To be honest, Maker, the third full-length from ex-local stoner-rock-cum-doom-folk blear Pontiak, comes off a bit monochromatic initially. Bass dirge, echo-chamber guitar solos, a sort of saturated sonic wash that would go better, well, stoned. The record unfurls itself over time magnificently, however, and its joys are less in the tectonic shifts than in the details, the subtler moods. Bear in mind also, this impression comes after enjoying Pontiak's self-released (later released on Thrill Jockey) record Sun on Sun for nearly a year and a half--it felt like a lighter, more accessible album, heavier on raspy folk and nodding more toward the Doors than the Sabbath of Maker.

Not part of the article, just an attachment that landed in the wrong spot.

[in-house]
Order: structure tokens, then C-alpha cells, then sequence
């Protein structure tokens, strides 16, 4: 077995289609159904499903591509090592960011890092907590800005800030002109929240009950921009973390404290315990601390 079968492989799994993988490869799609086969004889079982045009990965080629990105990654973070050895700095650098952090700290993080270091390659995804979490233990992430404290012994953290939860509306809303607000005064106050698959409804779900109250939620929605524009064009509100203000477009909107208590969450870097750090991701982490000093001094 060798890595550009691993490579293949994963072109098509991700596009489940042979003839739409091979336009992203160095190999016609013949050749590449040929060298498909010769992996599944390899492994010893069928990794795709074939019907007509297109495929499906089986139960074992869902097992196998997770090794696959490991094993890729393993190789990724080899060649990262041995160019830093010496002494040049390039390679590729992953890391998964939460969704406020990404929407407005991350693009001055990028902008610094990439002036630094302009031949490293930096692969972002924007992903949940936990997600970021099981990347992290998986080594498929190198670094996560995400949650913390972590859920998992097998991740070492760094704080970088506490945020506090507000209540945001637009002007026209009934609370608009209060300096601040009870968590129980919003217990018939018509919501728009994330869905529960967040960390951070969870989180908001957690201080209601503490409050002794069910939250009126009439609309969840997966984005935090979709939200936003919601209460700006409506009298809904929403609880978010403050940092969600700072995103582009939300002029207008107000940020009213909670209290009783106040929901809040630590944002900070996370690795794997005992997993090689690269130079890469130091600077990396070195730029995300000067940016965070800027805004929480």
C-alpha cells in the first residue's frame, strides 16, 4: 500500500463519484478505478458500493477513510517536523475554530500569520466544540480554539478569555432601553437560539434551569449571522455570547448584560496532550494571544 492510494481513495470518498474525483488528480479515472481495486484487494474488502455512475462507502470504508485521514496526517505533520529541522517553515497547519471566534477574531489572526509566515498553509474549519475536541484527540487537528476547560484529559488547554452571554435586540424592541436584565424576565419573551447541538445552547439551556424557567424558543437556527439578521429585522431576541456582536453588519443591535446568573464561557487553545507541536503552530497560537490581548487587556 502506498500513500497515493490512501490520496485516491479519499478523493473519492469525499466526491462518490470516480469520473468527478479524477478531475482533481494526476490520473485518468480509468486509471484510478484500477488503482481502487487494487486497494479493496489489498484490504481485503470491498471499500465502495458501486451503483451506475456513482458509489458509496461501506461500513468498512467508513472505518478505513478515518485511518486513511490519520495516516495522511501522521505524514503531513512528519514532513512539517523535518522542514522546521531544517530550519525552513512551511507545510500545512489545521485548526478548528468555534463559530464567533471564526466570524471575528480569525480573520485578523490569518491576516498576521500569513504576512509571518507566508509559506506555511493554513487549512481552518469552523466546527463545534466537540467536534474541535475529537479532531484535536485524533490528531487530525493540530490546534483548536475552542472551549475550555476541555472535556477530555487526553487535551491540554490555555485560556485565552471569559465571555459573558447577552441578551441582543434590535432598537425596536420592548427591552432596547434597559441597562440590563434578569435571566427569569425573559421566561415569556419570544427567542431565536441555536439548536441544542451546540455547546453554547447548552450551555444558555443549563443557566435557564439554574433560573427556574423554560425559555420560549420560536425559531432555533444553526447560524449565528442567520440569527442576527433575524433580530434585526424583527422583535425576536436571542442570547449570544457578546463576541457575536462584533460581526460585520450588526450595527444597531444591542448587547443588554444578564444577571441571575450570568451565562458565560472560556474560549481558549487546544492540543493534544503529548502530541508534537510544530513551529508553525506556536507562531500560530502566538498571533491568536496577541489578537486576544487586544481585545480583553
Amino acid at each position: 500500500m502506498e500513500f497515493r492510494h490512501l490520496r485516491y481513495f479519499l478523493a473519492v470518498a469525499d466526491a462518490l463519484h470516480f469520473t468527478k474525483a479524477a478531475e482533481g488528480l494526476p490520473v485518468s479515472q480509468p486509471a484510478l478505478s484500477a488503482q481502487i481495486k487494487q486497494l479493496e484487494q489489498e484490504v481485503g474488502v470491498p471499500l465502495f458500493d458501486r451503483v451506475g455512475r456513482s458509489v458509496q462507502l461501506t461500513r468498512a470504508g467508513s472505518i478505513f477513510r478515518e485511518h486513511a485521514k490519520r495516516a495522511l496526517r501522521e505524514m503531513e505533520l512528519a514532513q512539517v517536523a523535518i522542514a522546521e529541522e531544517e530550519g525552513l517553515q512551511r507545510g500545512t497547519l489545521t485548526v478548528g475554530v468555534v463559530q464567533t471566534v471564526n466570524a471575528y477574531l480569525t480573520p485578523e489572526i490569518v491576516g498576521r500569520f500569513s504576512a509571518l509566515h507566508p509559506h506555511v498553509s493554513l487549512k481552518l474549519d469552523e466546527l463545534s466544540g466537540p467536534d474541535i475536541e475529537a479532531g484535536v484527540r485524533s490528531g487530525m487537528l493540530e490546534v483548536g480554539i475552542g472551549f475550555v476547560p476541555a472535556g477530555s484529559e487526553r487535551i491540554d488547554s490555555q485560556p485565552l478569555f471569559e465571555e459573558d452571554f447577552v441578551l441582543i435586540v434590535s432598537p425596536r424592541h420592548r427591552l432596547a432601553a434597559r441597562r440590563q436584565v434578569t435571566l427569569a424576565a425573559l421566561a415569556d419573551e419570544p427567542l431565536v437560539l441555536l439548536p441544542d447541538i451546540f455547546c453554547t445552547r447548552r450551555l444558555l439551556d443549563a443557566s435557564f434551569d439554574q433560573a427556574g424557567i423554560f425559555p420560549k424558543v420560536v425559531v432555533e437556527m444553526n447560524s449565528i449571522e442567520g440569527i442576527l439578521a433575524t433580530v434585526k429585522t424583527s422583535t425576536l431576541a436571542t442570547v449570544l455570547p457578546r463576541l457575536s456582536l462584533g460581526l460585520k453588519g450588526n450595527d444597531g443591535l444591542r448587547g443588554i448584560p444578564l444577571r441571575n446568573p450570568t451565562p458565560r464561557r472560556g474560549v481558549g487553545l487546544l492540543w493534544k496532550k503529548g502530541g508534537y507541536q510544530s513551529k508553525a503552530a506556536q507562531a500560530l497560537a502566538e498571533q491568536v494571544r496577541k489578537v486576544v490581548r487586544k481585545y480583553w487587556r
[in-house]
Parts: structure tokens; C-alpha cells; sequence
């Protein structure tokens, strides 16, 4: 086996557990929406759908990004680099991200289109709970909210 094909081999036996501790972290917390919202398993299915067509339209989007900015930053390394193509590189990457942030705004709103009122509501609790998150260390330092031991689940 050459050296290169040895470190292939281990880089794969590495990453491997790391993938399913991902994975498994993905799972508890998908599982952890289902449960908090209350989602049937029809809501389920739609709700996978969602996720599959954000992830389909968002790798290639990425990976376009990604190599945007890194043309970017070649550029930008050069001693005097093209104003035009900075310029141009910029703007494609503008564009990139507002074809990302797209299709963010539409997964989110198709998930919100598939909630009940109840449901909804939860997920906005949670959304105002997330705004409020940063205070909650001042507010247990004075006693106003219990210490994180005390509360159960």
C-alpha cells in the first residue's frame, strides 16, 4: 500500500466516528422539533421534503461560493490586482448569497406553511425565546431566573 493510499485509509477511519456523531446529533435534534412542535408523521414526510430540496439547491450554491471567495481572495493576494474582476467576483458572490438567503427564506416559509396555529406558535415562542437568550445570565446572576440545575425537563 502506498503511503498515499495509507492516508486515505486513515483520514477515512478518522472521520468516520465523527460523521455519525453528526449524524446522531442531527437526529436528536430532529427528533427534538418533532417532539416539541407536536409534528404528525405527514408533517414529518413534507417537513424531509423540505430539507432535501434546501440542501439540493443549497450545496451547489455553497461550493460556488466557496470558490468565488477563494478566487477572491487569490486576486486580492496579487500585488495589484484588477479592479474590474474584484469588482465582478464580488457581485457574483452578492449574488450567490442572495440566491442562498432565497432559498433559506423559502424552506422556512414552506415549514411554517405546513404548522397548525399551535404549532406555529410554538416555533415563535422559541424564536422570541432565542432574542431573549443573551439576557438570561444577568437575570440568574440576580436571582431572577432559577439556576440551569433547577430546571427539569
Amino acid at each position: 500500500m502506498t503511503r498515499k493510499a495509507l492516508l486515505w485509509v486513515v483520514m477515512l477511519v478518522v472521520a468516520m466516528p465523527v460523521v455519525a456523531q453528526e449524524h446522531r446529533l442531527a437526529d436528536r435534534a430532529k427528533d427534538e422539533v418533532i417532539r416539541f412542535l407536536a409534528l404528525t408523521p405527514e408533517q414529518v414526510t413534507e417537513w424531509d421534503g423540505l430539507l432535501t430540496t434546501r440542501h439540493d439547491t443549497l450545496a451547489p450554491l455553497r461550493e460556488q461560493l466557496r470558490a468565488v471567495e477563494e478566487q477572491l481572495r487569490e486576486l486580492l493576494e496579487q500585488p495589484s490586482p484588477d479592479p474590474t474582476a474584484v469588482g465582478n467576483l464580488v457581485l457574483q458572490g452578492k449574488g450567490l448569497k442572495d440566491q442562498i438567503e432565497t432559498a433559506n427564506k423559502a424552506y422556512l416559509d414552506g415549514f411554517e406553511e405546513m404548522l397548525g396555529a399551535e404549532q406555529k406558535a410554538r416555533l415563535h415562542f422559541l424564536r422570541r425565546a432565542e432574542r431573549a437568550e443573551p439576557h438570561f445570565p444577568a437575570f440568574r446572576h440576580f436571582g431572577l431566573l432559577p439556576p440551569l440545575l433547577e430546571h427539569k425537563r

About halfway through the record comes the title track, over 13 instrumental minutes that cover all of Pontiak's bases, shifting through inky movements in well-choreographed passages of (presumable) jamming. A fuzzed-out electric guitar buzzes a thick, slowly shifting drone as a guitar melody picks up on top of it, rising from the murk farther and farther until the song erupts into a thick desert-rock burn. Over its hardly-too-long duration, it shifts moods and ideas between an almost jazzy improv, the heaviest of rock, hair-in-the-face hazy dirge, and ripping but subtle solos. The track's balanced out by a couple of minute-or-so snacks, such as the dissonant noise charge "Heat Pleasure" or your night highway drive soundtrack "Blood Pride." Meanwhile, "Honey" is as sticky as its name suggests, guitars so viscous, it feels like the song's happening in negative time, while closer, "AASSTTEERR" turns even a bit funky, leaving a listener perhaps disoriented, but ultimately well satisfied.